Ghana Power Regulators Says No to 24-Hour Black Out


With recurring shortfalls in energy generation and distribution, the Electricity Company of Ghana has proposed a 24-hour blackout, 24-hour lights on for a new load shedding management schedule to enable consumers “to plan their activities to use power efficiently.

However, the ECG seems not to have reckoned the Public Utilities Regulatory Commission which has kicked against the move by the ECG to introduce a new load shedding schedule.

But, according to the PURC, stakeholders at a meeting on Thursday, agreed to maintain the 18-hour load shedding management time-table, which is already in place. 

This means that specific areas will have an 18-hour blackout while others will have 18-hour lights on.

According to the Director of Public Affairs at the PURC, Nana Yaa Jantuah, the power generation shortfall was now 400 megawatts (MW) which made it possible to maintain an 18-hour load shedding.

She explained in an interview that the Takoradi Thermal Plant Two unit had been restored and is currently producing additional 100MW thus reducing the generation shortfall from 500MW to 400MW.

Ghana is currently dealing with a power generation shortfall of between 550 and 600 megawatts (MW). 

The shortfall represented about a third of the entire 2,000 MW of power generated for distribution. 

Nana Yaa Jantuah stated that a fourth backup plan was also in place to ensure sufficient power during the off peak periods.

Nonetheless, Nana Yaa Jantuah said the country needed to purchase 900,000 barrels of crude oil to power its thermal plants as a short-term response to the energy crisis.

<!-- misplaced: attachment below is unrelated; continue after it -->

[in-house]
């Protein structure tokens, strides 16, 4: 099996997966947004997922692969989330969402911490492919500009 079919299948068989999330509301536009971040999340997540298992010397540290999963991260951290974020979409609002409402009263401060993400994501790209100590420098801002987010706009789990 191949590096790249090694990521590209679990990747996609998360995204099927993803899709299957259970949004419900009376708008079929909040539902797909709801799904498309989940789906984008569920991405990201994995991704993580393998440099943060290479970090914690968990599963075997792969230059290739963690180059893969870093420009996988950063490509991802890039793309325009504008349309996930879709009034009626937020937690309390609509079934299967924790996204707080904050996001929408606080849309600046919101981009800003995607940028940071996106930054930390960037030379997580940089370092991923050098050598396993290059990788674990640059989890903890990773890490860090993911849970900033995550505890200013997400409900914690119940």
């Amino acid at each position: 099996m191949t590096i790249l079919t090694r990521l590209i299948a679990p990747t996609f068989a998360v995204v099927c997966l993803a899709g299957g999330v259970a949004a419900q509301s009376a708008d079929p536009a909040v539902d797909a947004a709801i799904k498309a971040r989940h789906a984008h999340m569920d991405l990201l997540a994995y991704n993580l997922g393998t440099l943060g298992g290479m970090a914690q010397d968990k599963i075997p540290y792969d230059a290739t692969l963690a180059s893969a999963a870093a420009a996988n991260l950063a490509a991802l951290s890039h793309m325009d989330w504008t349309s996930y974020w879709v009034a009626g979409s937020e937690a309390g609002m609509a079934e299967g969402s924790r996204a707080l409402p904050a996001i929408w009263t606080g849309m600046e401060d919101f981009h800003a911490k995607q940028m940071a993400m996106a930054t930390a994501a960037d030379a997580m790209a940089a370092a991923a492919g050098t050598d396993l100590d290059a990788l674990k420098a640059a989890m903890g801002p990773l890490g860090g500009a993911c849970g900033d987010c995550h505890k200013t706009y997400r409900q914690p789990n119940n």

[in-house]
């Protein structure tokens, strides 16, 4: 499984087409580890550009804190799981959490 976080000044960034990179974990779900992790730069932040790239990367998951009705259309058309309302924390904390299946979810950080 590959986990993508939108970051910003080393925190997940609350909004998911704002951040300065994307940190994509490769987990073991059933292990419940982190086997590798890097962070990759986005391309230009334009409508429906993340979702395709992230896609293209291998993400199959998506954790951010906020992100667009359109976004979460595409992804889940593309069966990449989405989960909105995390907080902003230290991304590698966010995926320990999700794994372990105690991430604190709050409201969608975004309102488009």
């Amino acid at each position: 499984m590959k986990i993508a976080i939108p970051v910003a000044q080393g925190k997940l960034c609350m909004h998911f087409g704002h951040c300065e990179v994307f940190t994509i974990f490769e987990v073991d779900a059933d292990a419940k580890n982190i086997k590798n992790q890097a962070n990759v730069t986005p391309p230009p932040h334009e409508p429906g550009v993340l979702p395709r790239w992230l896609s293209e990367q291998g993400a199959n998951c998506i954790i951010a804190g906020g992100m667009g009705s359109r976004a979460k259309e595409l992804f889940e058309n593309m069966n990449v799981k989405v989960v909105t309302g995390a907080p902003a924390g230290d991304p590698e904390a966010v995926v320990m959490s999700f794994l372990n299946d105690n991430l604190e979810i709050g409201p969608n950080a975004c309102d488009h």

The decision, which she said was agreed on at the meeting, indicated that the country needed $120 million to finance the 900,000 barrels of crude oil as a transitional measure while awaiting the Atuabo Gas plant to come on stream.

Officials at the energy sector have attributed the current challenges to the drop in the water level at the Akosombo generation plant, unreliable gas supply to thermal plants from the West African Gas Pipeline Company and regular maintenance schedules.

Some areas in the country have experienced power outage for close to two days, while others have only two hours of power.  The situation has compelled some businesses to close down.

The Communications Director of the PURC said the commission had also directed the ECG to respond rapidly to faults in any of their transmissions and other equipment and ensure that areas that went off more than the scheduled period were resolved.

She said the ECG was also to come out with communications and advertising contact numbers and lines to enable the public to contact them over any faults in the systems.

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